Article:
Volunteers help in Ambalipura Lake weeding operation

Shramdan on Ambalipura (lower) lake bed started at around 9:45 am on Sunday, September 19th. Residents from our Bellandur ward started coming to the lake bund from 9 am. First to arrive at lake was special invitee Dr Ashwin Mahesh, Ramesh Sivaram from Rainbow Residency and Satheesh Amilineni from Green Glen Layout.

The volunteers discussed for a while on how to tackle the weeds and which equipment to use.

Ambalipura lakebed wedding in progress. Pic: Satheesh Amilineni.

Soon, the volunteers got into lake bed at around 9:45am and started weeding. The plan was to start from one side and proceed towards other side and cover a big rectangular area. Water depth was about one and a half feet at the shore and gradually increased to 3 feet when we moved towards the center of the lake.

Each volunteer on the front line got pricked and bruised by thorns and sharp stones. Volunteers had to clear the thorns, thermacol, plastic covers and glass bottles apart from the grass.

Initially it was easy for volunteers to throw the waste grass on to the shore from lake bed. Later the found it tough to throw the waste when we started moving away from the shore. Some experienced members like Ramesh Sivaram and Rajesh Rao got the idea of forming human chains to pass the plucked grass to the shore. Another successful idea was using of tubs. When grass was plucked it was put on to a floating tub. Filled floating tubs were passed back to the shore in human chain.

After one point, tubs were not of use as the grass size increased from two feet to five feet. Some of the grass trees weighed more than 2 kgs and were more than four feet tall.

Children of age 6 to 9 years entered into water to clean the lake. Pic: Ramesh Sivaram.

Members came up with innovative ways of passing on the plucked grass using broken logs and pushing floating grass to the shore in human chain. Young children also entered the water and went along with the adults towards center of the lake. I remember Baby Era and Master Siddarth were so active in the human chain and appeared enjoying themselves, as if it was the opportunity of a lifetime.

Biscuits and tea was served a few times to all volunteers in the human chain during weeding operation and all the volunteers glowed with satisfaction after seeing the portion of the lake bed got cleaned.

Ambalipura Lake weeding. Pic: Satheesh Amilineni.

End of a long morning, we could see we had covered about 20% of the lake area in a rectangular shape towards the entrance of the lake.

Some RSS members from Vivekananda School Shakha, Kaikondrahalli also joined the activity and it wouldn’t have been successful without some labour arranged by Rajesh Rao, active member of Forward 150 from Trinity Acres and Woods. In fact it was the latter’s idea and taken forward with strong determination by other active members of the federation.

At the end of the operation, it was declared that Ashwini operating from front line was the most energetic volunteer and she got a round of applause.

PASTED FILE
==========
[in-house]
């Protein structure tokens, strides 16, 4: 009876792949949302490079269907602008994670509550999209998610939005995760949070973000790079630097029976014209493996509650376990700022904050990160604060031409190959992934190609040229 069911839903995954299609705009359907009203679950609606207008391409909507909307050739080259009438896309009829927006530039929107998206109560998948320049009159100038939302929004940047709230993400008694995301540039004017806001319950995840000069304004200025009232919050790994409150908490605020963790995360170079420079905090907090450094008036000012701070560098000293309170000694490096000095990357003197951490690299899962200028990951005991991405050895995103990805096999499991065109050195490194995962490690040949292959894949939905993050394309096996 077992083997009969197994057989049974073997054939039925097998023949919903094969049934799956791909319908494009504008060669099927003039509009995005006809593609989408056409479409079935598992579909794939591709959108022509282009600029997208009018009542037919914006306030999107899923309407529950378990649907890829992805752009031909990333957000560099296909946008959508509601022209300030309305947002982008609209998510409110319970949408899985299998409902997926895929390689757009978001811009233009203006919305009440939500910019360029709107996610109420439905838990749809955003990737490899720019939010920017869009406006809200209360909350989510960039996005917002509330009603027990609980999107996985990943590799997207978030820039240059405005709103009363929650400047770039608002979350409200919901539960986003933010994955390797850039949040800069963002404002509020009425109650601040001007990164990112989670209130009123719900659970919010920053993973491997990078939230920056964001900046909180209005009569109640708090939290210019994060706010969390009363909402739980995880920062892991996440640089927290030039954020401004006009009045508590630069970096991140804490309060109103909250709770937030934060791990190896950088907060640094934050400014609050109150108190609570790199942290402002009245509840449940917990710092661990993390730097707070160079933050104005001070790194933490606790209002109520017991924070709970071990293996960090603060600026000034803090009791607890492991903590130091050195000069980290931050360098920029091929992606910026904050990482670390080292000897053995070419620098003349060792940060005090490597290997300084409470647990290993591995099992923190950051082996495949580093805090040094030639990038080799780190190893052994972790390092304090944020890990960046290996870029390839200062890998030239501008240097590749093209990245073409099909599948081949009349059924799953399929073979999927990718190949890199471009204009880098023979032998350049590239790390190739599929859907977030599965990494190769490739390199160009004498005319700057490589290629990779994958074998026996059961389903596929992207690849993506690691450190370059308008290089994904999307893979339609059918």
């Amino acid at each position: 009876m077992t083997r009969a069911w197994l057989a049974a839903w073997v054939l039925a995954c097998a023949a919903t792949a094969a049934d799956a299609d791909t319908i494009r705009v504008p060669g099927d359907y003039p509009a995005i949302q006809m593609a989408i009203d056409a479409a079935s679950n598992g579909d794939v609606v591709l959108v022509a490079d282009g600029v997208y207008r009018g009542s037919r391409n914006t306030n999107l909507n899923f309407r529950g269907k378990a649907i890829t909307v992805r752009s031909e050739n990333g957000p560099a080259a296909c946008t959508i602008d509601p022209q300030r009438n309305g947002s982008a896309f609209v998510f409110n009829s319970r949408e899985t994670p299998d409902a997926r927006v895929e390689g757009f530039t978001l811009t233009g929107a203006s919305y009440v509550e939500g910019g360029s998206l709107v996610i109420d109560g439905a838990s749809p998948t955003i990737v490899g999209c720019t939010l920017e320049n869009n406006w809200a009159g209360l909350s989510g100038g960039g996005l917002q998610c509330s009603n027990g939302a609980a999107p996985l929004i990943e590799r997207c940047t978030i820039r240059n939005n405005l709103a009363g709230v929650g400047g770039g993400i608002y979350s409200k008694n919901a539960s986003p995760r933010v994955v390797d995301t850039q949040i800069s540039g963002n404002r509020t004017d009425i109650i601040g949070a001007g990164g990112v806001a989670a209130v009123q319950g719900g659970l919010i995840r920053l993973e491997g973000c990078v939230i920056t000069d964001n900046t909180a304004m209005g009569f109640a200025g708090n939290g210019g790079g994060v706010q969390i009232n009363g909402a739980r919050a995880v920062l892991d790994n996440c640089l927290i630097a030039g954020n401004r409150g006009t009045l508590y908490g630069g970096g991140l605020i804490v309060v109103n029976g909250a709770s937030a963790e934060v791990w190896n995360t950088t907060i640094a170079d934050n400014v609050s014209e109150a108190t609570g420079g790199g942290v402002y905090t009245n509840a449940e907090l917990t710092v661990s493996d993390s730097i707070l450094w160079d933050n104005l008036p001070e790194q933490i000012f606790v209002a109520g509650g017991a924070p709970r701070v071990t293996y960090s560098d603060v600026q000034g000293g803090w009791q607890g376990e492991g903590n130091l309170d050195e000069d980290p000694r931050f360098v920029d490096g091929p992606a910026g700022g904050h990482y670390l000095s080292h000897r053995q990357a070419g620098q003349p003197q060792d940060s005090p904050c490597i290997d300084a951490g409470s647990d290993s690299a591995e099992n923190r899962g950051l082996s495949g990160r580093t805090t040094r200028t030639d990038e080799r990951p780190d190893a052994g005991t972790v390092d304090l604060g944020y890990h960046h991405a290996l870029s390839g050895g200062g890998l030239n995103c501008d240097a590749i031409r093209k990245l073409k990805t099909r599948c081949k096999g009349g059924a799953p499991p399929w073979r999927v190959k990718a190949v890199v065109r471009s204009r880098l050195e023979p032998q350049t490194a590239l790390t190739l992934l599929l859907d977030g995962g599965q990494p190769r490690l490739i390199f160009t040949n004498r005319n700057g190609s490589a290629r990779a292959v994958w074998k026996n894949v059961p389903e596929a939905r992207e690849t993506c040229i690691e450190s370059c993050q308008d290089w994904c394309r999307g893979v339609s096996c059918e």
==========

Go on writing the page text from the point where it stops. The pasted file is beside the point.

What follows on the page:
Ambalipura Lake, partly cleared. Pic: Satheesh Amilineni.

Discussion on future course of action among active members of FORward150 went on till 12:45pm. It was decided to continue the operation for 1 or 2 days of 3-4 hours each during weekends to remove grass from remaining portion of the lake bed. Later everybody left to their homes for a good shower and lunch.


  1. Vishwanath Srikantaiah says:

    Great work by all concerned. Keep up the spirit folks.
    ..and good documentation too.

Leave a Reply

Your email address will not be published. Required fields are marked *

This site uses Akismet to reduce spam. Learn how your comment data is processed.

Similar Story

Study shows TNPCB ill-equipped to monitor the environmental impact of pollution

The scientific team of TNPCB is working at half its strength, affecting the Board's ability to carry out inspections in Chennai and other parts of the State.

The Central Pollution Control Board and the State Pollution Control Boards are the primary custodians for preventing and controlling all forms of pollution in our country. Despite their significant role in environmental protection, the public is mostly unaware of the functions of these regulatory bodies, due to insufficient research. Therefore, we at Citizen consumer & civic Action Group (CAG) have attempted to understand the functions of the Tamil Nadu Pollution Control Board (TNPCB), through a study titled โ€˜The Tamil Nadu Pollution Control Board in Retrospect: An Examination of Selected Parameters from 2017 to 2022.โ€™ Read more: Fisherfolk lament as environmental…

Similar Story

Why the national programme for clean air failed a gasping Mumbai

Mumbai has seen an alarming decline in air quality. A look at the limited impact of the National Clean Air Programme on mitigating pollution.

October 2023 was a shocker for Mumbai. The coastal city has historically recorded lower AQI levels as compared to Delhi, which is notorious for its poor air quality. But the tables turned in October 2023, with AQI in Mumbai reaching dangerously high levels of up to 300, surpassing Delhi for several days. This led to a slew of respiratory ailments, more so among the vulnerable populations. PM2.5 levels have, in fact, seen a consistent increase in Mumbai over the past three years. Dr Jui Mandke, a paediatric surgeon practising in Mumbai, says, โ€œIn October 2023, we encountered the maximum number…